Less than a week after a new financial blueprint for Europe was proposed, by a 50-strong group led by Thomas Piketty, another pioneering economic system that aims to reduce inequality has been gaining momentum in London.
On Thursday, December 13, the GoodDollar experiment – an ecosystem that explores how decentralised cryptocurrency and blockchain technology may enable models based on universal basic income (UBI) – received widespread praise at The Next Web’s Hard Fork Decentralized conference.
Following GoodDollar’s official launch, by eToro CEO Yoni Assia at November’s Web Summit 2018 in Lisbon, the project has quickly gathered impetus, attracting support from all over the globe.
At a time when many leading economists fear a global financial crisis is looming, both Picketty’s bold blueprint for a fairer Europe – which includes significant levies on multinationals, millionaires and carbon emissions to amass funds to improve poverty, climate change and other challenges – and GoodDollar are innovative alternatives to traditional financial systems.
GoodDollar’s worldwide interest has accelerated since its introduction, at an event in Berlin in mid-November, of an OpenUBI community, formed to encourage collaboration and discussion around UBI and its technological implementation.
At the Hard Fork Decentralized summit, held at Mindspace, in trendy Shoreditch, in the northeast of the capital, and sponsored by eToro – the social trading platform that has invested $1 million in GoodDollar – the project gained more plaudits.
Ira Ryk-Lakhman, a lawyer with Tadmor – Levy & Co. who is completing a PhD at University College London, has joined GoodDollar because she believes “it is the future” – especially for the humanitarian causes that are close to her heart.
She spoke with passion to around 100 attendees at Mindspace. “According to UN data, upwards of 30 per cent of funds allocated to humanitarian aid is lost because of corruption,” Ryk-Lakhman said. “This is mind-blowing. Further, over 80 per cent of the funds that are allocated for charities do not make it to the final beneficiaries.”
“The solution is staring us in the face. We need to find something that is not susceptible to corruption or bureaucracy. Technology that does not go through the state but reaches the citizens directly. We already know what the future is: blockchain-based solutions, like GoodDollar, are the way forward. This is because blockchain technology is a public record, it is transparent, and it is immutable. As such, it is not susceptible to corruption and bureaucracy.”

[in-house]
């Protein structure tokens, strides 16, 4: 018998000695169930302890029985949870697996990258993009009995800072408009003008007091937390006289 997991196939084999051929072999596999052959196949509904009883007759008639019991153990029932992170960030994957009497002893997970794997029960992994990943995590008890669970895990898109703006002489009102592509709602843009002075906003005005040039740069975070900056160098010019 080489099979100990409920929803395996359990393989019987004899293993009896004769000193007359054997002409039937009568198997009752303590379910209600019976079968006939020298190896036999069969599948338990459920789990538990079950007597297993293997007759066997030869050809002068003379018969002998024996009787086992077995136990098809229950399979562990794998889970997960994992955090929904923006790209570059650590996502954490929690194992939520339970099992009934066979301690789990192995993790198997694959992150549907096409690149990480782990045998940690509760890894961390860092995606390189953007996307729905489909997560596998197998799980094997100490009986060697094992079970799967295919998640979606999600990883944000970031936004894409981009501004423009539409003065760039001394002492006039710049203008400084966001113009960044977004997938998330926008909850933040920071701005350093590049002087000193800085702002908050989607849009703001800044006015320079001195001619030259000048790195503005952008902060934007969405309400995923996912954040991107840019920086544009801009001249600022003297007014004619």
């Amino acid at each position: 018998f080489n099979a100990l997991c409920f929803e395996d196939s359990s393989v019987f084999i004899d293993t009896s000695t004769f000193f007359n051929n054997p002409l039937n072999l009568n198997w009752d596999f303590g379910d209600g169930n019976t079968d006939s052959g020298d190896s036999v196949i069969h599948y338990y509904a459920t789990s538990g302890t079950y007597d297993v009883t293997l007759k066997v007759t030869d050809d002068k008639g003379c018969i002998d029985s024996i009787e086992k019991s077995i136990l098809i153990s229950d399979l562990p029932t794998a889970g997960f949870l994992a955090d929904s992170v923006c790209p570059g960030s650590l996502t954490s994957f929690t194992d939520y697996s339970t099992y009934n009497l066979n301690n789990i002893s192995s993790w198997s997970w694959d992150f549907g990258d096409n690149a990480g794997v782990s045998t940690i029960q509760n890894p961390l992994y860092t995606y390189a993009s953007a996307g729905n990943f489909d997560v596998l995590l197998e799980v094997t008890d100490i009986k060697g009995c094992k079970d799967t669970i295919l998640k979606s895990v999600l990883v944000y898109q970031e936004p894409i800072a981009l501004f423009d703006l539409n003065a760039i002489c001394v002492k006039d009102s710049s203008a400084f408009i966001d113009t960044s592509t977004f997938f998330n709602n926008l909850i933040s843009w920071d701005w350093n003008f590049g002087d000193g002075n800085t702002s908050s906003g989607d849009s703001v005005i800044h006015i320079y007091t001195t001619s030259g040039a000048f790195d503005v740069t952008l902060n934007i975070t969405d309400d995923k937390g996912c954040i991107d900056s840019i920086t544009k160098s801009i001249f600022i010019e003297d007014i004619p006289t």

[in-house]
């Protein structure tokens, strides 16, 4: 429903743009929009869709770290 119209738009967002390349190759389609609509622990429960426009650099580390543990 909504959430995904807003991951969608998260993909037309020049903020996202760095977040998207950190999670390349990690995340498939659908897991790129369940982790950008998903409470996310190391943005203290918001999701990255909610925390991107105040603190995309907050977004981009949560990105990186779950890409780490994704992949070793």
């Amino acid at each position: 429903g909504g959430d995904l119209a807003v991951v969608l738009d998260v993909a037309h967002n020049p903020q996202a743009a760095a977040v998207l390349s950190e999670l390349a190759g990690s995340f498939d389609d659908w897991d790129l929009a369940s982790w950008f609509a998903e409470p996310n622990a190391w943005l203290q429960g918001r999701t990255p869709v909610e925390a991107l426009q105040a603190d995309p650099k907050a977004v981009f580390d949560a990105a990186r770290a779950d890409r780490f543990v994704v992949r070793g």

Ryk-Lakhman said that as GoodDollar, a not-for-profit organisation, is focused on improving wealth inequality it is likely to generate great levels of interest and adoption, crucially.
“Hype alone does not suffice to sustain cryptocurrency or blockchain,” she continued. “You have got to have an application: a practical way that we can utilise this technology in real life. What other way is better to get your coin recognised by the wider public than if you show the positive sides of blockchain, and highlight that it is not necessarily affiliated with speculation but rather with innovation, sustainability and charity?
“Using this technology for social impact will drive adoption, which is key to this industry. Blockchain technology allows us to tackle humanitarian crises and to achieve social impact. In 2019 I believe we will see much more application of blockchain technology to that end.”
Later, Yoni Assia – who has been thinking and writing about UBI for over a decade – took part in a panel discussion alongside Ryk-Lakhman, and Dr Omri Ross, an assistant professor in the Computer Science at the University of Copenhagen. The latter co-wrote the GoodDollar position paper, published in conjunction with the Web Summit launch, with Assia, and is positive about its chances of success.
“I’ve been an academic of blockchain for several years, and when Yoni explained GoodDollar to me I could see it was a good idea,” Ross told the audience at Mindspace. “I have been around a few UBI projects and this one is quite advanced [in terms of technical research]. This is a call to the community to help.”
Good turn out: Around 100 people attended the GoodDollar event at Hard Fork Decentralized
Assia revealed that already “around 30 different partners” have joined the OpenUBI community. “We were super-excited to see that we are not the only ones thinking about this,” he said. “There are super-intelligent people around the world that are looking at the same problems and trying to find various solutions.
“We have opened a group [http://t.me/OpenUBI] and, because GoodDollar is a not-for-profit organisation and there is no competition, we are trying to collaborate. We are now collaborating with around OpenUBI with about 30 different partners.”
Finally, Assia stressed the importance of GoodDollar not being centrally controlled. “We want to build something that will change the world and be as decentralised as bitcoin,” he said. “If it is decentralised then it is potentially unstoppable.
Giving people free money is very powerful. If this works, and we are able to create a system that actually transforms network effect into value, I believe all the rest will fall into place. I think it is a case of if you build the main thing, then everything around it will be built, eventually.”
He added: “We are inviting people to participate – whether it is early adopters, academics, builders, and those who want to help us establish GoodDollar through philanthropy.”
Join GoodDollar. The project needs builders, scientists and experts in identity, privacy, and financial governance, as well as philanthropists and ambassadors. Email GoodDollar at firstname.lastname@example.org, contact us via our social media channels (Twitter and Telegram) or join the OpenUBI movement.